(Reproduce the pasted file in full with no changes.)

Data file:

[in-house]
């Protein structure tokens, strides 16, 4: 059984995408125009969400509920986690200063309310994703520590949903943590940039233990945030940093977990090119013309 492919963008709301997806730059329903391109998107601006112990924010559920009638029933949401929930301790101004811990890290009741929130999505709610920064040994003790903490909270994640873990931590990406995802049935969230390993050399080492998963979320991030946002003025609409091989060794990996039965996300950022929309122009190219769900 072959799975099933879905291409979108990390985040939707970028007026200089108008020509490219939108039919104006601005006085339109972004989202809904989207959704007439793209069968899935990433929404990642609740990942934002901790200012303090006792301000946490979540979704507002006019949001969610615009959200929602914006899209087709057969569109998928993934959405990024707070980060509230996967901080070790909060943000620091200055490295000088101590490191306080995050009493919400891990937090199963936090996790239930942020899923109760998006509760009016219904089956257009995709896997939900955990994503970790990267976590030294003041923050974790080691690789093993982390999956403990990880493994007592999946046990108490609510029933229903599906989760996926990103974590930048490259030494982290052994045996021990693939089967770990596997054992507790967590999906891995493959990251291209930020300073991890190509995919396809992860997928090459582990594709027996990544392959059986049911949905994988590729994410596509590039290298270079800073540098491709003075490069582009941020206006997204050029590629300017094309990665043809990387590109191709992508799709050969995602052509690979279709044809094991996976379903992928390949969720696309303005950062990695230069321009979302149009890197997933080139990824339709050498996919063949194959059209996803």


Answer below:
[in-house]
């Protein structure tokens, strides 16, 4: 059984995408125009969400509920986690200063309310994703520590949903943590940039233990945030940093977990090119013309 492919963008709301997806730059329903391109998107601006112990924010559920009638029933949401929930301790101004811990890290009741929130999505709610920064040994003790903490909270994640873990931590990406995802049935969230390993050399080492998963979320991030946002003025609409091989060794990996039965996300950022929309122009190219769900 072959799975099933879905291409979108990390985040939707970028007026200089108008020509490219939108039919104006601005006085339109972004989202809904989207959704007439793209069968899935990433929404990642609740990942934002901790200012303090006792301000946490979540979704507002006019949001969610615009959200929602914006899209087709057969569109998928993934959405990024707070980060509230996967901080070790909060943000620091200055490295000088101590490191306080995050009493919400891990937090199963936090996790239930942020899923109760998006509760009016219904089956257009995709896997939900955990994503970790990267976590030294003041923050974790080691690789093993982390999956403990990880493994007592999946046990108490609510029933229903599906989760996926990103974590930048490259030494982290052994045996021990693939089967770990596997054992507790967590999906891995493959990251291209930020300073991890190509995919396809992860997928090459582990594709027996990544392959059986049911949905994988590729994410596509590039290298270079800073540098491709003075490069582009941020206006997204050029590629300017094309990665043809990387590109191709992508799709050969995602052509690979279709044809094991996976379903992928390949969720696309303005950062990695230069321009979302149009890197997933080139990824339709050498996919063949194959059209996803």